Business users, on the other hand, are usually in a different boat. Many non-ERP projects that involve business users only require limited involvement and input. During an ERP implementation, the demand on the business users can be very high. At times, the business users will work as many or more hours than the IT team – helping to articulate their processes and how they work, helping to test and verify that the system does what it’s supposed to do, and even participating in and leading training of their departments. All of that effort can be a drag on their morale, and also a major impact to their normal daily duties.

TTW:  A clear understanding of the benefits is crucial to prioritizing the work, and to measuring the success of the project.

BS: Many ERP implementations start off with a grand vision of how great things will be when the project is over and everyone is reaping the benefits of a great implementation. What usually happens over time is that trade-offs and compromises are made in order to keep the project schedule on track and keep the costs in line. When that happens, the goals and benefits of the project can erode.

A clear understanding of the benefits and priorities can and should be the backbone of decision making when reviewing costs, schedules, and other project risks. It’s understandable to back off of certain features because they are going to take too much time or effort to implement; but if not implementing the feature compromises a core benefit of the system, it’s important to understand that when it occurs, not when the project is completed and the CFO doesn’t understand why the ROI doesn’t match expectations.

What’s your take on ERP?

To share your experiences with ERP implementations, please post a comment below or send a note to the editor.

Featured Toolkit: IT Project Management

If you’re looking for a great set of templates and tools for implementing an ERP solution in your shop, check out The IT Project Manager’s Toolkit.

Pat Vickers, Expert in Help Desk Management

Pat introduces the Worst Help Desk Manager…EVER

When I was hired as a contractor by a fortune 500 company to help start up a small Help Desk, I was excited about being in on the beginning of a project and couldn’t wait to get started. My excitement was quickly turned to dread as I soon realized I was working for The Worst Help Desk Manager, Ever!

King Percy

To protect the innocent, and the guilty and me, OK it’s really to protect me, I’ll call this manager Percy. Percy was young and ambitious. From the beginning it was obvious that he liked being in charge. Most of his days were spent leaning way back in his chair with his feet propped on his desk tossing a football up in the air and catching it. If he got a call he took it on speaker, so as not to interrupt the tossing.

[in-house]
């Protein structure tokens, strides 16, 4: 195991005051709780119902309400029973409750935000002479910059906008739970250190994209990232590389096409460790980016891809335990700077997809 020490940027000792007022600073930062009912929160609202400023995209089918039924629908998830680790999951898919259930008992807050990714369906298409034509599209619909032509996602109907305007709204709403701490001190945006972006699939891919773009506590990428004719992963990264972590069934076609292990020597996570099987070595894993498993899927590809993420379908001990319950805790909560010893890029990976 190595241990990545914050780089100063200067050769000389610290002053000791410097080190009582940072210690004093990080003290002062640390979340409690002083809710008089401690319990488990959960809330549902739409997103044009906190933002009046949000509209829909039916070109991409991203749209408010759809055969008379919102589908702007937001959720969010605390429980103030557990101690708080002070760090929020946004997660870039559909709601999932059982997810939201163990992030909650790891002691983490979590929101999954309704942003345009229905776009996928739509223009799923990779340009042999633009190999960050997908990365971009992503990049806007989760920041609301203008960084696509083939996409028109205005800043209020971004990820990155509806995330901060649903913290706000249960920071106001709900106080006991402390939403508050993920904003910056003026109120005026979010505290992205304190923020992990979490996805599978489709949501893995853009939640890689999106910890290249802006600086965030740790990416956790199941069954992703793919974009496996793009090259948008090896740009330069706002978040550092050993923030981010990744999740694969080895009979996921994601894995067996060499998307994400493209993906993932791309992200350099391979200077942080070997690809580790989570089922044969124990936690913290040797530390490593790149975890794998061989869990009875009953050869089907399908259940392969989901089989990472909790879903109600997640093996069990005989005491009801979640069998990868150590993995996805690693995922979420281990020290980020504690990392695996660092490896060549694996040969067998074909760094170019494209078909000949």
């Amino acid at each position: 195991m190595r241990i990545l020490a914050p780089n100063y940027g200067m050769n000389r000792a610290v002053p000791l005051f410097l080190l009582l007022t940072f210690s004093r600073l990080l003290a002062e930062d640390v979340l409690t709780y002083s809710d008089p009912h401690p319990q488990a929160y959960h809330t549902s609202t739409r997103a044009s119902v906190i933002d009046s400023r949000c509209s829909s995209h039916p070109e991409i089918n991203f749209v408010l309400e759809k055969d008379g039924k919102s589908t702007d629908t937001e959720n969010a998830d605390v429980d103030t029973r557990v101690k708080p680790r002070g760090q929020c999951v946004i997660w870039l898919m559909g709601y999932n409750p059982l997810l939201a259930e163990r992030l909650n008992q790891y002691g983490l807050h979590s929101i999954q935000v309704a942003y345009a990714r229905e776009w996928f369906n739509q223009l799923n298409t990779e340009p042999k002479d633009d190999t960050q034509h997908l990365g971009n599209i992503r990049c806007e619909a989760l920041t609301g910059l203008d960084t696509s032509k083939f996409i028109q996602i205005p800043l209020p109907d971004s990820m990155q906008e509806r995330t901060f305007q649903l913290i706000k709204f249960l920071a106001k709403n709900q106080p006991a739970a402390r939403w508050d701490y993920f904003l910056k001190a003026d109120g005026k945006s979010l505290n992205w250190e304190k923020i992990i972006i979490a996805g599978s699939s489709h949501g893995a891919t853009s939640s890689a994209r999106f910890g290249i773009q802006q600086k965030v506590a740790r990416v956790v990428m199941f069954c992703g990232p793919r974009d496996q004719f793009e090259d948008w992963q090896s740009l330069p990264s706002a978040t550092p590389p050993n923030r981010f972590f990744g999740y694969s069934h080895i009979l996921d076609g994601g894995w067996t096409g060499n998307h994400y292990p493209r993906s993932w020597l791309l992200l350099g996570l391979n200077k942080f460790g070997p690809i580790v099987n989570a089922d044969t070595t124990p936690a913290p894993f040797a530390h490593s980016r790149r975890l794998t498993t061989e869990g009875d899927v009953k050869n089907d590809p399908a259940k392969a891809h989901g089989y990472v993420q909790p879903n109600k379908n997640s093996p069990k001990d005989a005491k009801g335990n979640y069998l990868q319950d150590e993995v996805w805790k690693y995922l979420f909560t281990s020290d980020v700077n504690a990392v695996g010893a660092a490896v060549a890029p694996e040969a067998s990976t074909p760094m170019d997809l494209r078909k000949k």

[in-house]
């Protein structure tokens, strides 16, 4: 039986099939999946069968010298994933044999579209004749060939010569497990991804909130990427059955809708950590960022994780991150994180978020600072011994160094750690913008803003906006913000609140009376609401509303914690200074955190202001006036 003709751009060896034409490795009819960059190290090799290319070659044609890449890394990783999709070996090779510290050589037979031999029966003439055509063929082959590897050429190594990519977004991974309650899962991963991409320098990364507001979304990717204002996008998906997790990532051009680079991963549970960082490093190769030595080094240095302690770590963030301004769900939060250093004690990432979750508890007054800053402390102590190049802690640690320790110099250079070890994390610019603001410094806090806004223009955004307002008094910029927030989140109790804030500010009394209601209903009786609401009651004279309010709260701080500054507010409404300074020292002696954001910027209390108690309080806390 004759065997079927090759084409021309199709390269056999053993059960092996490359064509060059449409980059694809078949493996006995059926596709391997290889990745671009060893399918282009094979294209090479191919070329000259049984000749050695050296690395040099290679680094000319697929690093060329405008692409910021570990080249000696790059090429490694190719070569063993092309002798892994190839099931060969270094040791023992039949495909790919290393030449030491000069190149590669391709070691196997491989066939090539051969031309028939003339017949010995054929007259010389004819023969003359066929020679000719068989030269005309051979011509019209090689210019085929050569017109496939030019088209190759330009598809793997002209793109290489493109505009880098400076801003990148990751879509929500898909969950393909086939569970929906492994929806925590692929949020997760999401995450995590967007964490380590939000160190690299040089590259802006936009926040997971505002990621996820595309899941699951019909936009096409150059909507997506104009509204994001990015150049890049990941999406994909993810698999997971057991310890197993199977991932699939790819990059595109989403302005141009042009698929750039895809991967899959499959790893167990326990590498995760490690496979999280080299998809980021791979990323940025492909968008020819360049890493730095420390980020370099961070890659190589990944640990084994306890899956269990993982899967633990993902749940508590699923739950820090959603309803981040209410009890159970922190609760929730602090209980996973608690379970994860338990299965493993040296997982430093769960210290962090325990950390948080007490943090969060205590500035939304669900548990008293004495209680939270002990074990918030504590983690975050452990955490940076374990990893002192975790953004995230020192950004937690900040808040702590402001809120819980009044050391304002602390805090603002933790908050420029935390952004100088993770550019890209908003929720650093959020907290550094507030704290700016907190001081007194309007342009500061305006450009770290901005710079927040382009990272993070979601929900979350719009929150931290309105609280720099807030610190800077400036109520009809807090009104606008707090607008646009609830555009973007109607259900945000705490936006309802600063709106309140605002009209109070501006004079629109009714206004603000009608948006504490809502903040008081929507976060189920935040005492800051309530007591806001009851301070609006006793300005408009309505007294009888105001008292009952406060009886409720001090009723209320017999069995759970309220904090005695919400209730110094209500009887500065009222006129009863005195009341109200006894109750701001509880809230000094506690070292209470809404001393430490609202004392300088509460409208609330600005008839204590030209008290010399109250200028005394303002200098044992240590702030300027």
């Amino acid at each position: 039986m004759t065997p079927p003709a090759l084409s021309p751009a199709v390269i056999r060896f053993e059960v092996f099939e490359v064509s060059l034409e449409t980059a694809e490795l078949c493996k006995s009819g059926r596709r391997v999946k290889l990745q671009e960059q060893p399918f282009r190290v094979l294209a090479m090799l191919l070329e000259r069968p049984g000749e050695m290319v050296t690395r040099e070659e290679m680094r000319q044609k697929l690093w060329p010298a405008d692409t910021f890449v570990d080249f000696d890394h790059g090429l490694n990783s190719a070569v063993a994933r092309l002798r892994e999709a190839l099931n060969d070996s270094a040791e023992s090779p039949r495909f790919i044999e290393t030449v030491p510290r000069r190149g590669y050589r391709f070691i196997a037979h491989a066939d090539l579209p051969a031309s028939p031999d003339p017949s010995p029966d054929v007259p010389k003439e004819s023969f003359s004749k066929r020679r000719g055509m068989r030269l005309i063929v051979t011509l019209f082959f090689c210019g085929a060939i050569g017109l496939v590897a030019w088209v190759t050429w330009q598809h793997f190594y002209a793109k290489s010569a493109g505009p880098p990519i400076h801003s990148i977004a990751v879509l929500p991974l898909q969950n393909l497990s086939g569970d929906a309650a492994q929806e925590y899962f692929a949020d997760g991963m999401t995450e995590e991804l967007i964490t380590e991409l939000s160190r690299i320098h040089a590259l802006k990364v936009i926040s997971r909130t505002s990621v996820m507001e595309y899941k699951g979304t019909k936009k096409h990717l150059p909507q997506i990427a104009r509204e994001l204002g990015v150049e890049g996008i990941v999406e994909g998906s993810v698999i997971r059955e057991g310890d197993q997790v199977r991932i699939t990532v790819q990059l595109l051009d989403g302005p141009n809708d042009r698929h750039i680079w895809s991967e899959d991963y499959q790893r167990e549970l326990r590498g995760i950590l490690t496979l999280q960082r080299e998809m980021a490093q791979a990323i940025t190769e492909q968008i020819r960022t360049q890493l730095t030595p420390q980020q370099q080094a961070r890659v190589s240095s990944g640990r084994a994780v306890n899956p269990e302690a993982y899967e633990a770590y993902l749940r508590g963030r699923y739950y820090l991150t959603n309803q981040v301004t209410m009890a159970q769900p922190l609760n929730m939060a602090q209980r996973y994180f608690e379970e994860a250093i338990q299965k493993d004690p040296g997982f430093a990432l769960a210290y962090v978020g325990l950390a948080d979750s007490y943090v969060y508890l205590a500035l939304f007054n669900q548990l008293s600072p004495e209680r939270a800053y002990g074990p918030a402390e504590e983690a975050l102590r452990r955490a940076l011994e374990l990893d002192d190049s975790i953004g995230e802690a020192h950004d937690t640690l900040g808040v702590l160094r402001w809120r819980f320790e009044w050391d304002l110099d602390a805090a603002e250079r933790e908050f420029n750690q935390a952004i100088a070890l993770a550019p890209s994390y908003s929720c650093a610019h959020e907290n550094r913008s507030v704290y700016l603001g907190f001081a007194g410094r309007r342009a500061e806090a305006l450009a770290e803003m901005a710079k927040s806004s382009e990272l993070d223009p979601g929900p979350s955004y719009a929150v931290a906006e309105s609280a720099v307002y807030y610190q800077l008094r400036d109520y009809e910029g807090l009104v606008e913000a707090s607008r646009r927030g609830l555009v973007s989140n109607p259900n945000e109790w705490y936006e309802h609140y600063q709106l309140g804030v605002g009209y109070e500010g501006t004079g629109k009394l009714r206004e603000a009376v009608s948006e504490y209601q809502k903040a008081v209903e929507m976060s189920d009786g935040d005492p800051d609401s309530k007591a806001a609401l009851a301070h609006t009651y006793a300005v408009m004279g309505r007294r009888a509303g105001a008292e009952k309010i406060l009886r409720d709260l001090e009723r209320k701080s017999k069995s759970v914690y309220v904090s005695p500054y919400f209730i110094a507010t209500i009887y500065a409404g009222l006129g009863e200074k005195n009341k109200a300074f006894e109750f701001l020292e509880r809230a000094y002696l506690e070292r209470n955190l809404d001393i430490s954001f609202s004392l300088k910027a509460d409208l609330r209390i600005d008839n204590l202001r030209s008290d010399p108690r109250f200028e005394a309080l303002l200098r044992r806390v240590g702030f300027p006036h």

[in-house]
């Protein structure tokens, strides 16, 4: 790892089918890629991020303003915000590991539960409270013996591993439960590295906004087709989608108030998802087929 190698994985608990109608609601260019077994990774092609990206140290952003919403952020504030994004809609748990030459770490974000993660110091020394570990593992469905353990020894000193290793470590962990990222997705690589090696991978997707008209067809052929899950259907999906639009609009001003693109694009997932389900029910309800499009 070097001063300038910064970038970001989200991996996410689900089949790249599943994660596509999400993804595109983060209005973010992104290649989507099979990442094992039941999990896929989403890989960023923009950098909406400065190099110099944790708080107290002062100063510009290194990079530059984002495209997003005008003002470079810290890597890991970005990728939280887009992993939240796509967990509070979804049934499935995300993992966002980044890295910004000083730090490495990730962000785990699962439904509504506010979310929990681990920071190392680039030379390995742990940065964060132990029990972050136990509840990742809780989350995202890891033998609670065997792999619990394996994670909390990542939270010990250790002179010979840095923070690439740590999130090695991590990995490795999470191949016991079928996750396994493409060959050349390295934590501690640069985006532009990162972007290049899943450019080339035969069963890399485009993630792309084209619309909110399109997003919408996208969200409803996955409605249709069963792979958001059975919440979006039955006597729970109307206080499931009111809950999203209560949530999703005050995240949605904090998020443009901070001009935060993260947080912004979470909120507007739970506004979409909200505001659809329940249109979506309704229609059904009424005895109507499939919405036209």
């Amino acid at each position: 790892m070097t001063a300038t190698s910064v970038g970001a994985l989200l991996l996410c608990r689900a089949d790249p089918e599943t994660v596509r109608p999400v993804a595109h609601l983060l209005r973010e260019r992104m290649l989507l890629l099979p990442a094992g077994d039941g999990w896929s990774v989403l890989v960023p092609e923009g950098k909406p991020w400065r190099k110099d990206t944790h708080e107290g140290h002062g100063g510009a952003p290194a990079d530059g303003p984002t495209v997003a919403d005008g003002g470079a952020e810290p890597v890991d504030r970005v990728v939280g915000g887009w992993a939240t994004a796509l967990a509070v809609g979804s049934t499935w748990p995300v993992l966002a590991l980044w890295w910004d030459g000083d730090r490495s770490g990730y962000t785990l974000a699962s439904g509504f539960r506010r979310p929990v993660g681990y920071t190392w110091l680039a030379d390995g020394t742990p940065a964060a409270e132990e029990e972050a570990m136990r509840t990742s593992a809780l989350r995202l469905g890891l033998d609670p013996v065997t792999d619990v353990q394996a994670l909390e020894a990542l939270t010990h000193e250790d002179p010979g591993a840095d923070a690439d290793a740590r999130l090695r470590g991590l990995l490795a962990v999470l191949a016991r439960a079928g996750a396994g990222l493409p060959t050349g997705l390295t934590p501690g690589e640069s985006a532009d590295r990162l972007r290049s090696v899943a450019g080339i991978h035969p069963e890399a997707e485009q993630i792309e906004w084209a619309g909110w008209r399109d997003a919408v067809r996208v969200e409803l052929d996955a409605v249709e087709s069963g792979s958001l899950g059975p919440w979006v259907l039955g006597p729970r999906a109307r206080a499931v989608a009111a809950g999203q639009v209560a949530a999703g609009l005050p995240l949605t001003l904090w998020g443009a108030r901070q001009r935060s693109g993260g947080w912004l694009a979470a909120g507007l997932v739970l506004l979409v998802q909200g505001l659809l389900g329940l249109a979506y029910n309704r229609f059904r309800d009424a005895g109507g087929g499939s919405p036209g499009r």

He kept the speaker volume loud so the entire team could hear his calls. This saved time. If anyone asked Percy to do anything he would happily agree and point at one his techs. He usually pointed at me when the request was to write new technical documents. If someone wanted something heavy moved he pointed to John, the big guy. Undesirable tasks fell to whoever was out of favor.  It was good to be king.

Well-deserved Credit

I discovered the hard way that Percy didn’t like to read. After completing a first draft of the first technical document I was asked to write I emailed it to Percy with a note explaining I had thoroughly checked it yet for errors and that I had to guess in a few areas but wanted his input on the direction I had taken. In the meantime, I assured him, I would research the areas I guessed on.  A few days later I told Percy I had a second draft and it had changed a lot. He said not to worry, the first was fine. Turned out he had not read my email, or the draft. He just printed it and sent it on.  The good news was Percy had taken full credit for the document.  The bad news was I had to inventory the stock room.

Beware of Bad Managers Bearing Gifts

The worst came a few weeks later.  After successful completion of a project Percy gave everyone half a day off, with pay, on a Friday. What a treat. As a contractor I knew I couldn’t get paid for the time but I was happy to be off at noon on a Friday.

The next week, when I turned in my time sheet Percy noticed that I had only recorded 4 hours for the Friday before. He reminded me that he was giving us the rest of the day with pay. I told Percy I really appreciated the gesture but reminded him that I was a contractor, not a salary employee and it would be illegal for me to report hours that I didn’t really work.  Percy insisted that I change the 4 to an 8. I refused. He finally admitted that he told his manager that we all worked until the last minute to complete the project and if my time record was different than the rest of theirs, it would look bad. I refused to change my time sheet which made Percy so angry I was placed permanently on the newly deployed night shift.

Fortunately as a contractor my jobs were never permanent and I soon moved on to other if not greener pastures.  I don’t know what happened to Percy. I suppose he went on to torture many a poor help desk analyst. I would like to think that eventually one of the analysts snatched his football out of the air and … well you get the picture.

Policies to Pre-empt Percy

Those of us who are not Percy’s need to do everything we can to free the world of them.  The best way to do that is put in place IT policies to which all managers must adhere. That can be daunting but the Ultimate IT Policy Toolkit makes it a lot easier. With templates and charters that will guide you through creating an extremely effective set of policies and procedures.

Have you ever work for a Percy?

Tell us about it. Post a comment below or email the editor.

2 Reasons to Love IT Project Management